If we proportionately reduce the scale of the time man is known by science to exist on our earth, it is like telling a 100-year old man that for 99 years he was a savage, running about almost naked and using stone weapons to chase wild animals, and only in his last 100th year he is civilized. In this one civilized year, for 350 days man was, according to the attitude of some mediocre scientists, superstitious or unscientific, as he only knows science for less than 15 days.
The situation is even more striking if we compare the age of science upon which a mediocre scientist uses to judge the universe, to the age of the earth. If we reduce the age of the earth, which scientists have estimated to be 4 billion years, to 100 years, then proportionately science as the mediocre scientist knows it, has existed for less than 0.0000007 seconds. Thus, while no one ever suggests that science is not useful, it is equally unwise to insist that only science can provide the final say on truth or reality.
How wise, then, is it to depend our knowledge of truth or reality on only one person, even though he is an enlightened one, as it may appear to be the case of the Buddha's teaching? First of all, the Buddha has frequently reminded us not to accept his teaching on faith alone, nor on his authority, but we should evaluate his teaching to the best of our understanding and experience.
Secondly, it must be remembered that the Buddha is not just the person of Siddharta Guatama Sakyamuni. Sakyamuni represents the physical manifestation of the Buddha, who has appeared hundreds of time on earth even in civilizations before our present one, and also in other parts of the universe. The Eternal Buddha in his "reward bodies" also appears in other realms of existence, often known by different names, such as Amitabha Buddha, Bhaisajyaguru Buddha, Padmapani Buddha and Kasyapa Buddha. The Buddha in his Spiritual Body is the Supreme Reality, infinite in time and space. The Buddha's teaching therefore represents the teaching of eternity and infinity. Hence, it is no surprise that the findings of modern science coincide with the Buddha's teaching.
The Buddha has taught that humans and other sentient beings have existed on our earth and in countless stars and planets since eternity, and have attained very high levels of civilization. The Western Paradise of Amitabha Buddha, for example, is situated millions of worlds away in another galaxy, and has existed since ten aeons ago, i.e. since our world was born then destroyed, and born again for nine times. The Buddha has also taught that our Saha world in this aeon has existed for 12.8 billion years; astro-scientists, after numerous previous mistakes, have estimated that our solar system is between 10 and 20 billion years.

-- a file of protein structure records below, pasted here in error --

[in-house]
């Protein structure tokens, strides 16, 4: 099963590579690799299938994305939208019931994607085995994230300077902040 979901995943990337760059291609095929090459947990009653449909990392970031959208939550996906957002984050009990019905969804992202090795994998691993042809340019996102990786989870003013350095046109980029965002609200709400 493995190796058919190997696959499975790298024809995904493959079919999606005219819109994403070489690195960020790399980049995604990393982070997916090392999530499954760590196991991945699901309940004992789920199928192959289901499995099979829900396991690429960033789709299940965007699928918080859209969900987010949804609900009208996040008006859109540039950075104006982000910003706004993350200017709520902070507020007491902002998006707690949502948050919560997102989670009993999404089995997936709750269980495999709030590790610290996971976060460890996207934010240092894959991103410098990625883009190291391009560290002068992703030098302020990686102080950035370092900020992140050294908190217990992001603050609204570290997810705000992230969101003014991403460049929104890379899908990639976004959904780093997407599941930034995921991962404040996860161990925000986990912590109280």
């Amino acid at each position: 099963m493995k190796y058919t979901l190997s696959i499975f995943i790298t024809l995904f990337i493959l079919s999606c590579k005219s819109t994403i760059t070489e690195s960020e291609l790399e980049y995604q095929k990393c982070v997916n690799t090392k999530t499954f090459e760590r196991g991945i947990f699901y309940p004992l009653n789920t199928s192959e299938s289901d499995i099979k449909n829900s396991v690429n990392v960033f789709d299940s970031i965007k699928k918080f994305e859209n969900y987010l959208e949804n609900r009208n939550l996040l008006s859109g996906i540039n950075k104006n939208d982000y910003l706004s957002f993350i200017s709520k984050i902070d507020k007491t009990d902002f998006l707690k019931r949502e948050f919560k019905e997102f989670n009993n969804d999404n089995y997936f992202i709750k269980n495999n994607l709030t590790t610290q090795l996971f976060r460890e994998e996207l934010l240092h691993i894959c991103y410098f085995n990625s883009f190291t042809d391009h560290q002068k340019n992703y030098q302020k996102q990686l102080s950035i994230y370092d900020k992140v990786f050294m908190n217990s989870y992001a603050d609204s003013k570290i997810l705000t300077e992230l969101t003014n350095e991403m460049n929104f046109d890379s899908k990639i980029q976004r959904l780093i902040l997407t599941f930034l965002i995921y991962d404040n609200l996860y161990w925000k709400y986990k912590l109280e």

While most astro-scientists today believe that the universe started with a big bang, the Buddha has taught that the universe has no beginning or ending, although our present universe, like other universes and all other phenomena great and small, undergoes the processes of birth, growth, decay and death. This concept is now being seriously investigated by many eminent astro-scientists., as in such theories like the steady-state universe and the pulsating universe.
Like what most of today's scientists believe as the pre-biotic soup, the Buddha also has taught that our world was at first inorganic, covered by water and bombarded by flashes of energy for millions of years. But unlike most scientists who believe that life evolved from inorganic matter, the Buddha says that the first life forms on earth were transported here from other parts of the universe. Great scientists like Sir Fred Hoyle (world famous for his knowledge on elements in stars) and Francis Crick (co-discover of DNA) suggest a similar concept. Hoyle and Chandra Wickramasinghe postulate that life was not only sent here from intelligent civilizations elsewhere, but new genes of life continue to arrive from outer space in the form of naked nucleic acids or carried within bacteria, viruses and even insects. Crick suggests that life on earth was infected on purpose by some advanced alien technological societies.